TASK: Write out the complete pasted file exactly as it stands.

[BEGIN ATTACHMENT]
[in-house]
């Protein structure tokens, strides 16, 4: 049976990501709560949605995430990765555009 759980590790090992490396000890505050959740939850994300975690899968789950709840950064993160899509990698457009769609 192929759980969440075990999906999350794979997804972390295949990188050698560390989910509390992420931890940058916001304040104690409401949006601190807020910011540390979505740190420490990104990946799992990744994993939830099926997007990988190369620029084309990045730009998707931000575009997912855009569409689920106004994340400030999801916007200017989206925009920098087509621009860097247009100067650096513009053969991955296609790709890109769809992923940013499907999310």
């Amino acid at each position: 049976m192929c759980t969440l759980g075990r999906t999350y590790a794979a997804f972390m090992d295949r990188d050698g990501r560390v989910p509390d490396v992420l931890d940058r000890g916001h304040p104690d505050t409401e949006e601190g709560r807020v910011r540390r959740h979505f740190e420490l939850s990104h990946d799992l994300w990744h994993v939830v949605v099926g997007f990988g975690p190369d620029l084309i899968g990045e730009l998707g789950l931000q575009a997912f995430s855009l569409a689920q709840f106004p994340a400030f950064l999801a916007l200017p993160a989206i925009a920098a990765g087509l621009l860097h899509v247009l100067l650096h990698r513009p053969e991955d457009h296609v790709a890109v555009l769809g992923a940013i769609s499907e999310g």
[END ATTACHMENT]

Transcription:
[in-house]
């Protein structure tokens, strides 16, 4: 049976990501709560949605995430990765555009 759980590790090992490396000890505050959740939850994300975690899968789950709840950064993160899509990698457009769609 192929759980969440075990999906999350794979997804972390295949990188050698560390989910509390992420931890940058916001304040104690409401949006601190807020910011540390979505740190420490990104990946799992990744994993939830099926997007990988190369620029084309990045730009998707931000575009997912855009569409689920106004994340400030999801916007200017989206925009920098087509621009860097247009100067650096513009053969991955296609790709890109769809992923940013499907999310």
């Amino acid at each position: 049976m192929c759980t969440l759980g075990r999906t999350y590790a794979a997804f972390m090992d295949r990188d050698g990501r560390v989910p509390d490396v992420l931890d940058r000890g916001h304040p104690d505050t409401e949006e601190g709560r807020v910011r540390r959740h979505f740190e420490l939850s990104h990946d799992l994300w990744h994993v939830v949605v099926g997007f990988g975690p190369d620029l084309i899968g990045e730009l998707g789950l931000q575009a997912f995430s855009l569409a689920q709840f106004p994340a400030f950064l999801a916007l200017p993160a989206i925009a920098a990765g087509l621009l860097h899509v247009l100067l650096h990698r513009p053969e991955d457009h296609v790709a890109v555009l769809g992923a940013i769609s499907e999310g």